DELAYED UNTIL FURTHER NOTICE:

Nondiscrimination Rules for Fully-Insured Plans

Non-grandfathered fully-insured group health plans are not required to comply with certain rules prohibiting discrimination in favor of highly compensated individuals that are currently applicable to self-insured plans, until after regulations or other administrative guidance is issued. However, health benefits offered as part of a cafeteria plan (a plan which meets specific requirements to allow employees to receive certain benefits on a pre-tax basis) generally remain subject to the nondiscrimination requirements of Internal Revenue Code section 125.

 

DELAYED UNTIL FURTHER NOTICE:

Form W-2 Reporting for Small Employers

The IRS has granted employers filing fewer than 250 Forms W-2 for the preceding calendar year transition relief from reporting the cost of coverage under an employer-sponsored group health plan on each employee’s Form W-2 until the agency publishes additional guidance.

 

 

 

EXTENSIONS

 

EXTENSION: 2015 Information Reporting Deadlines

 

The IRS extended the ACA information reporting due dates for calendar year 2015 returns and statements (that are filed and furnished in 2016) as follows:

 

  • The deadline for furnishing the 2015 Forms 1095-B and 1095-C to employees/responsible individuals was extended from February 1, 2016, to March 31, 2016; and

 

  • The deadline for filing the 2015 Forms 1094-B, 1095-B, 1094-C, and 1095-C with the IRS was extended from February 29, 2016, to May 31, 2016 (if not filing electronically) and from March 31, 2016, to June 30, 2016 (if filing electronically).

 

These extensions have no effect on the deadlines for future years. As a reminder, the deadlines apply to all applicable large employers (ALEs)—generally those with 50 or more full-time employees, including full-time equivalents—as well as to small self-insured employers that are not considered ALEs.

 

EXTENSION: 2015 Information Reporting Corrections

 

As a result of the information reporting deadline extensions, the deadlines for employers to correct errors and receive reduced penalties for incorrect or incomplete information reported on 2015 returns or statements have also been extended, as follows:

 

  • ALEs must correct statements furnished to employees by October 1, 2016 and must correct both paper and electronic returns filed with the IRS by November 1, 2016.

 

  • Small self-insured employers that are not considered ALEs must correct statements furnished to individuals by April 30, 2016, paper returns filed with the IRS by June 30, 2016, and

 

  • Returns filed with the IRS electronically by July 30, 2016.

 

Note: In general, the IRS will not impose penalties for 2015 returns and statements filed and furnished in 2016 on reporting entities that can show that they have made good faith efforts to comply.

 

EXTENSION: Transitional Policy for Existing Small Business Coverage

 

A previously extended transitional policy which allows health insurance issuers, at their option, to continue small business group coverage that would otherwise be terminated or cancelled has been extended further—to policy years beginning on or before October 1, 2017, provided that all policies end by December 31, 2017. Health insurance issuers that renew coverage under the extended policy are required to provide standard notices to affected small businesses for each policy year.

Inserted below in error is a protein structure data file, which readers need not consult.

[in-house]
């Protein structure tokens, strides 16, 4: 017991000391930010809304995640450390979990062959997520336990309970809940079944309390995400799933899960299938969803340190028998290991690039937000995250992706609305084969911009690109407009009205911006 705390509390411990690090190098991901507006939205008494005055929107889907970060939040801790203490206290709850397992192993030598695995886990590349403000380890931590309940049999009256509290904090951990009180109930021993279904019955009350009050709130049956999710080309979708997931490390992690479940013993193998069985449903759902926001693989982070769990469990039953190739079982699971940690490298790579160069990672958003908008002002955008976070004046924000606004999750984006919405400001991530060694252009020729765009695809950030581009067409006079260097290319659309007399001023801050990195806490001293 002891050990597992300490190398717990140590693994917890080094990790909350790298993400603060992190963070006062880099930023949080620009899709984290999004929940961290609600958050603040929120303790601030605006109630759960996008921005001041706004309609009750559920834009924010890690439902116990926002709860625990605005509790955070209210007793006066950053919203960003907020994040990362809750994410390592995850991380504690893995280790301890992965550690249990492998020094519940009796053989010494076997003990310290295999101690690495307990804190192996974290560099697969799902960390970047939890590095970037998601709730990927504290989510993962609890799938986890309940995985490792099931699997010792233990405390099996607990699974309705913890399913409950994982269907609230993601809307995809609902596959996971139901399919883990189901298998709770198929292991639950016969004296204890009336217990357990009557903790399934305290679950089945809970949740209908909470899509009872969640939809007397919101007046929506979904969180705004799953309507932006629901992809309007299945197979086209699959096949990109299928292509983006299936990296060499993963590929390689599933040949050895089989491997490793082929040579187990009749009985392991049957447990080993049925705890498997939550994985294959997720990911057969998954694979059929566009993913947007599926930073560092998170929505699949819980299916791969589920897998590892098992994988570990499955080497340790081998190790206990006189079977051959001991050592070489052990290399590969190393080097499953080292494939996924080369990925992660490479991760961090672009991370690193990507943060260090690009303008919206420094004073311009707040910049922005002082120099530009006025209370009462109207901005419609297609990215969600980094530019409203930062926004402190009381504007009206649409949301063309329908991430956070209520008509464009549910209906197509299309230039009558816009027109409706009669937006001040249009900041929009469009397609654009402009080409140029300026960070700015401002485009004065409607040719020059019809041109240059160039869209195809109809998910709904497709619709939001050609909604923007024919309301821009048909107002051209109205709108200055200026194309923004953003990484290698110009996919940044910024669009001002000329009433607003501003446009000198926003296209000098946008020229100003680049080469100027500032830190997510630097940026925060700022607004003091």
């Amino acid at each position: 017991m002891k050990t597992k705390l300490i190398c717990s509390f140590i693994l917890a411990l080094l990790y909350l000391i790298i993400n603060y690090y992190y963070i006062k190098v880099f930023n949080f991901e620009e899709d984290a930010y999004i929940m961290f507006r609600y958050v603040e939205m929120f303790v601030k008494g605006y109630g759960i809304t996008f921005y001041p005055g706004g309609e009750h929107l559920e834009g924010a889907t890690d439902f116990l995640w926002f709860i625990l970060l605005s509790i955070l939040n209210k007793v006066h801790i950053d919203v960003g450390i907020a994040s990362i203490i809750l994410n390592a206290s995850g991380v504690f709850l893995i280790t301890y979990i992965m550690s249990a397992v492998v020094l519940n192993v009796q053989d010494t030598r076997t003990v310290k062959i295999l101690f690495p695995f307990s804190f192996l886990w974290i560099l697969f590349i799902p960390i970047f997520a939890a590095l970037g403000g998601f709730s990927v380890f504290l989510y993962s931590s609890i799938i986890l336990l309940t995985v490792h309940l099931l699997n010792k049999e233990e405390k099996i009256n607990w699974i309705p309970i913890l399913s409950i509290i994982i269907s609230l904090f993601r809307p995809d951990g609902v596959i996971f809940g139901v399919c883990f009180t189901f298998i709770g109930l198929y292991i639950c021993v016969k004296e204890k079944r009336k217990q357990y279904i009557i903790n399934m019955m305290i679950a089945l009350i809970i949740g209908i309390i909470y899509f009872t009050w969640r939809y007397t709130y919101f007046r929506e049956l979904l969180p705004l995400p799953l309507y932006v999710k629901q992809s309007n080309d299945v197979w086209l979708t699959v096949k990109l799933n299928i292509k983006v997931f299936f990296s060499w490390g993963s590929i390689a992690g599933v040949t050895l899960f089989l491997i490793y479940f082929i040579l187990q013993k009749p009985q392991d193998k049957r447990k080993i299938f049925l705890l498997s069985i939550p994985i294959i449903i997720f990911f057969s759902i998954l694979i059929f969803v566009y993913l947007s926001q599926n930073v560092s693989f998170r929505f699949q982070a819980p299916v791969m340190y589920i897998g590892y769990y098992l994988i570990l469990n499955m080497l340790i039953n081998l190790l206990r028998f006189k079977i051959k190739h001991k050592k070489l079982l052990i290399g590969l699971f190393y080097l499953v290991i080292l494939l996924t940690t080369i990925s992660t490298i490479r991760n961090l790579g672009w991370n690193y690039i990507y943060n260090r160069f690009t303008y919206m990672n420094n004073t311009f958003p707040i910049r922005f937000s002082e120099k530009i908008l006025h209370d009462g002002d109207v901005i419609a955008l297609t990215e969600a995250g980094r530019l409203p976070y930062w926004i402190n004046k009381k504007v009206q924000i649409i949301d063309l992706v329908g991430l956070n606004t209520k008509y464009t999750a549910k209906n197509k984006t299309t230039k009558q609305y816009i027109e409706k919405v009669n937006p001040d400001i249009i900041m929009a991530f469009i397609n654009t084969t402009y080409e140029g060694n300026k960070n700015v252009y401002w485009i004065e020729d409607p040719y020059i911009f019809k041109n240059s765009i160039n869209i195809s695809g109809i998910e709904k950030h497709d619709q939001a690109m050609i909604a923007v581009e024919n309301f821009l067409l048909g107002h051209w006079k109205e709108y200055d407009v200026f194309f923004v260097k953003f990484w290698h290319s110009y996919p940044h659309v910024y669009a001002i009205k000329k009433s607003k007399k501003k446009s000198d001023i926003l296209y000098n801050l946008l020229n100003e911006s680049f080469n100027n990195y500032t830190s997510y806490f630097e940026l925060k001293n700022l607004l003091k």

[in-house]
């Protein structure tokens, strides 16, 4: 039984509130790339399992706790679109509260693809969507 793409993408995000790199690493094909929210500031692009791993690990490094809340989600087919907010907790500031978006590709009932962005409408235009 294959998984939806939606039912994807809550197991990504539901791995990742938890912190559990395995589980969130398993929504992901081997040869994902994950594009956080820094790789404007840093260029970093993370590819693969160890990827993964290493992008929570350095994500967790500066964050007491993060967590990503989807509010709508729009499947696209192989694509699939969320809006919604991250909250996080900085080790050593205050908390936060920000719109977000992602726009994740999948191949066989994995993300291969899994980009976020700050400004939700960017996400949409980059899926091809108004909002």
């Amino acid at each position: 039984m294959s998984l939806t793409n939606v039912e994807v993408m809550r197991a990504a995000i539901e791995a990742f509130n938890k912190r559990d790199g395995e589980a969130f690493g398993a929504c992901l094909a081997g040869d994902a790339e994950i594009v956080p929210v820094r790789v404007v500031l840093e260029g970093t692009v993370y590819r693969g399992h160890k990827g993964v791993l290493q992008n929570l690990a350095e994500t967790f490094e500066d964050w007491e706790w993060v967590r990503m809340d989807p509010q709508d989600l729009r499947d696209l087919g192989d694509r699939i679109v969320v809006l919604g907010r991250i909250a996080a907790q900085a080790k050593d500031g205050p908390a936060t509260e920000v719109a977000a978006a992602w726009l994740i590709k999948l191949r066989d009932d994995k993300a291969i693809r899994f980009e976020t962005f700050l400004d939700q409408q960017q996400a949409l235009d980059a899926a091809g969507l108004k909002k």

Policies subject to the transitional relief will not be considered to be out of compliance with some of the ACA’s key provisions, including:

 

  • The requirement to cover essential health benefits;
  • The requirement that any variations in premiums be limited with regard to a particular plan or coverage to age and tobacco use, family size, and geography; and
  • The requirements regarding guaranteed availability and renewability of coverage for employers.

 

 

 

EXTENSION: “Pay or Play” Transition Relief for 2015 Non-Calendar Year Plans

Under previously granted transition relief, compliance with the “pay or play” requirements was delayed until 2015 for applicable large employers (ALEs) with 50 to 99 full-time employees (including full-time equivalents) that certified that they met certain eligibility criteria. For ALEs with non-calendar year health plans, this transition relief (as well as the transition relief regarding offers of coverage to dependents) extends to any calendar month during the 2015 plan year that falls in 2016.

 

 

Note: The information and materials herein are provided for general information purposes only and have been taken from sources believed to be reliable, but there is no guarantee as to its accuracy.

Avoiding Medical Identity Theft

Like financial identity theft, medical identity theft can leave you responsible for bills you did not incur. But unlike other types of identity theft, it can also affect your medical records, jeopardizing your health. It could even jeopardize your health insurance coverage.

 

Medical identity theft occurs when another person uses your identity or insurance information to obtain medical services. Since the U.S. Department of Health and Human Services started keeping records in 2009, between 27.8 and 67.7 million Americans have had their medical records breached. Continue reading “Avoiding Medical Identity Theft”

Old Life Insurance Policies Could Have Value

You found Great-Grandpa’s life insurance policy in an old trunk? Don’t throw it out!

Unlike many types of insurance, most life insurance policies don’t have claim-filing deadlines. You can file a claim many years after the insured has died and the insurer should pay the policy’s face value, as long as the policy was in force (paid up and not expired) at the time of death. Continue reading “Old Life Insurance Policies Could Have Value”